A while ago, we wrote a post suggesting that ‘craft’ brewers should take on the challenge of making a beer with the intention of knocking it out cheap. Moles of Wiltshire, founded in 1981 at the height of the ‘real ale craze’, have done just that, with a seasonal brew called VFM — value for money.
We came across it in the Crown, one of few Bridgwater pubs with a bit of life, and a commitment to ‘real ale’. ‘It’s brewed to be sold at about £2.20 a pint,’ said the landlord, ‘for February.’ (Their brochure actually suggests an even lower price-per-pint: £1.99.) He certainly seemed grateful for a product which gave him half a chance to compete with Wetherspoons, and the ability to keep up his real ale offer through the post-Christmas doldrums.
It wasn’t a great beer, but it wasn’t bad, either, at least by the standards of a town where Butcombe Bitter and Wadworth 6X are considered adventurous, niche products. In good nick and served cool, just how we like it, we were happy to drink more than one. It wasn’t especially weak (3.8%) and was about as obviously hoppy as many other beers of the same style. Its made, they say, with First Gold hops and Maris Otter malt, rather than floor-sweepings and bag-ends.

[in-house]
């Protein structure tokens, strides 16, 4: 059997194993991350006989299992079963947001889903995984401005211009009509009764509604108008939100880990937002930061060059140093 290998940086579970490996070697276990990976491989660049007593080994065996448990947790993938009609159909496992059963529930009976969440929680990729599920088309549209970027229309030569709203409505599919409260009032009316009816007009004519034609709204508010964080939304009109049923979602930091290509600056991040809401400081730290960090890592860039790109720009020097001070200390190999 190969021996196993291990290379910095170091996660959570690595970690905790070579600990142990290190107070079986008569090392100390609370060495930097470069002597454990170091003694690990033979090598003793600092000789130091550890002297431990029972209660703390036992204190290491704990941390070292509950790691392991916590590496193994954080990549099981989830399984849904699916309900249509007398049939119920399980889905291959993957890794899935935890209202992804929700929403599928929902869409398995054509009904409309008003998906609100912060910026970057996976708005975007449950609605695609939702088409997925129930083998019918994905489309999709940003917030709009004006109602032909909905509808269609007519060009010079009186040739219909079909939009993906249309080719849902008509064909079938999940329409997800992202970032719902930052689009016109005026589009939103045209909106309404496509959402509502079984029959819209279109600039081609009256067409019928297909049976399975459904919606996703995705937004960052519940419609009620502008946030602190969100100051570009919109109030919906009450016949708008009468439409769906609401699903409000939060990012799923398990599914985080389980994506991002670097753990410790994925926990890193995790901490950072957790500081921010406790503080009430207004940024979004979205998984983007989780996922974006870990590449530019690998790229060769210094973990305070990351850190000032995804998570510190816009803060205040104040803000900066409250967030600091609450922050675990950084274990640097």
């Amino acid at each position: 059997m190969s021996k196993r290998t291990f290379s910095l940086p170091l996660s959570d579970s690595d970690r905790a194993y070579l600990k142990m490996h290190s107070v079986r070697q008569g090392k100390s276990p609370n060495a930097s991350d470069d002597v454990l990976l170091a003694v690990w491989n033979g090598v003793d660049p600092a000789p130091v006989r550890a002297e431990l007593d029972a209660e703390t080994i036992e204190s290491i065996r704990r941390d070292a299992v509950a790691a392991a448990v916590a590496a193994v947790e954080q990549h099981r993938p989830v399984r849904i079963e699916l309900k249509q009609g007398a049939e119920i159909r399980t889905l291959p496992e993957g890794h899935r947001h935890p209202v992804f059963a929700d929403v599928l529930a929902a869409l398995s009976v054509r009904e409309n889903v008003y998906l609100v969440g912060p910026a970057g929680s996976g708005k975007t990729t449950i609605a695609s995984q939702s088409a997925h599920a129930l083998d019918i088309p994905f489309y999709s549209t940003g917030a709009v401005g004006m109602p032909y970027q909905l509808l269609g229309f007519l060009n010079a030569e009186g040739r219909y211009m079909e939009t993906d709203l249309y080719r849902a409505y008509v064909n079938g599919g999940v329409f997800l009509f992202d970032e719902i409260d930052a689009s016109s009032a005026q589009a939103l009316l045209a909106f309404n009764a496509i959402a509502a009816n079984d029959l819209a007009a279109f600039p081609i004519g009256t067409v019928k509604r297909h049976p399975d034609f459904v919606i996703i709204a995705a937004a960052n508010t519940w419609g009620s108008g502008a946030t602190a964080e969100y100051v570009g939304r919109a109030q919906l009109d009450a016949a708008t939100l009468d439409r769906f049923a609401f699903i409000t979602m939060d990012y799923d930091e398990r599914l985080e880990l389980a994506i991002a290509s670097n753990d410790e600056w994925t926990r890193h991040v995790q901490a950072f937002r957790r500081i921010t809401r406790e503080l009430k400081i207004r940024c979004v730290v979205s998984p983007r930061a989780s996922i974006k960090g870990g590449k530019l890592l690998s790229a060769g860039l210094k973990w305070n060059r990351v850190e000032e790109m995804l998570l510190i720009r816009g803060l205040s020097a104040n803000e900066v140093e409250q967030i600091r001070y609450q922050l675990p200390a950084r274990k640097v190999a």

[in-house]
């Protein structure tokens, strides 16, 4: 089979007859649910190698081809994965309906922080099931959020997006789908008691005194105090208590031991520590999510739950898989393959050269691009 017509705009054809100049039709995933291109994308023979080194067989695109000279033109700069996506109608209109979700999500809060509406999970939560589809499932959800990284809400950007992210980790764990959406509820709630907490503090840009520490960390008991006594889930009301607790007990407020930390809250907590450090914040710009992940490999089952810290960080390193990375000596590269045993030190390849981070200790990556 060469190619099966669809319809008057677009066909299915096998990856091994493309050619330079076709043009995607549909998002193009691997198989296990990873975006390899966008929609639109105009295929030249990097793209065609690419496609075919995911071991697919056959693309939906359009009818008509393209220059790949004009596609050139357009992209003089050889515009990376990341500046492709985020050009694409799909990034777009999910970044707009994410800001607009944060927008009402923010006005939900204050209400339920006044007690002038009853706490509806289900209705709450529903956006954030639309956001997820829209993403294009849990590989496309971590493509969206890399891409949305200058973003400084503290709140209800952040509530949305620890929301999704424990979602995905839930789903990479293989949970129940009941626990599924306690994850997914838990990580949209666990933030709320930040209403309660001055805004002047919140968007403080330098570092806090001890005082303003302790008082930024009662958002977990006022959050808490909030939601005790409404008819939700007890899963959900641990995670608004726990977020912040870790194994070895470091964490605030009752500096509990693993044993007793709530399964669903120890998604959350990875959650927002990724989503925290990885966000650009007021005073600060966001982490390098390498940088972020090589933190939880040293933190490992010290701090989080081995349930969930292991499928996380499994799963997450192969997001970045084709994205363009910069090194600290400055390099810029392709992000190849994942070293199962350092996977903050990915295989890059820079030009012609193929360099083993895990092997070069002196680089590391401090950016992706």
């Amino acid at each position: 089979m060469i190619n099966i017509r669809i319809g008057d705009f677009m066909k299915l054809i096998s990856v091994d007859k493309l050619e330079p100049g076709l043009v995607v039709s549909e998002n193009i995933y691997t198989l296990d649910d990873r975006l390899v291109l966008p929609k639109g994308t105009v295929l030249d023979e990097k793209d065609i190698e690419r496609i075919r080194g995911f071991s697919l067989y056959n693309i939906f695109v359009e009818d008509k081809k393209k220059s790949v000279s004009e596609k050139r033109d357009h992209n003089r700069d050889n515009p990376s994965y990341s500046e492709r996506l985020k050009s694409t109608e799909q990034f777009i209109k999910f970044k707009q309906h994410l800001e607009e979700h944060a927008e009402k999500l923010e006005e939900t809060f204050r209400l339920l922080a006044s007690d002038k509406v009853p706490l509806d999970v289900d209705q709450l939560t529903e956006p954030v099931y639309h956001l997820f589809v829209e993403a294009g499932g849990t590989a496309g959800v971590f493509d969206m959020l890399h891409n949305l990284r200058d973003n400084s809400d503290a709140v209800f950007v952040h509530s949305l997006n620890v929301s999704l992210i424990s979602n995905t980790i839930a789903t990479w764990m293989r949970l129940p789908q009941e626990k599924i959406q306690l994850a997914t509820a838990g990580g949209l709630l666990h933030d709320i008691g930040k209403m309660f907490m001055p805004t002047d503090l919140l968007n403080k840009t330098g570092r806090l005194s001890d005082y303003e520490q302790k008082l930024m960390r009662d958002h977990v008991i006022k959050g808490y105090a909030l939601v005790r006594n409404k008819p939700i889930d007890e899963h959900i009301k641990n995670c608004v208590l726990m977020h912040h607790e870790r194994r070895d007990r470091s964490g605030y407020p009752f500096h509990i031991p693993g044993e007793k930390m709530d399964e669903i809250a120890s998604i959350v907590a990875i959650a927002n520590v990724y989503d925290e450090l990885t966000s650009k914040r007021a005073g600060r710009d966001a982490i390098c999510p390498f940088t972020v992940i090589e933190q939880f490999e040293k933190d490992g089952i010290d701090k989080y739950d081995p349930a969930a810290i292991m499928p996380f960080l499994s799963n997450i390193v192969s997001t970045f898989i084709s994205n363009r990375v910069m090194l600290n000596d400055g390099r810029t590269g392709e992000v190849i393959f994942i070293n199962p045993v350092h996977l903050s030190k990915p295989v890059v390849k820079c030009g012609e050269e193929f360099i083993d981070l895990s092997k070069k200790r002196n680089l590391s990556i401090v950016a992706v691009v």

So how did they achieve the target price point? Damned if we know. (We’ve emailed them to ask and will update this post if we get a reply.)
Keith Reynolds from Moles says: ‘We significantly lower our margin in order to provide a good price to the retailer so it can be passed onto the consumer, at a particularly slow time of the year in the trade, to generate sales.’
It has certainly helped us clarify our thinking on something: beer brewed to be cheap isn’t a bad thing; but cheap beer marketed as a premium product, at a premium price, is a con. VFM doesn’t pretend to be anything other than what it is.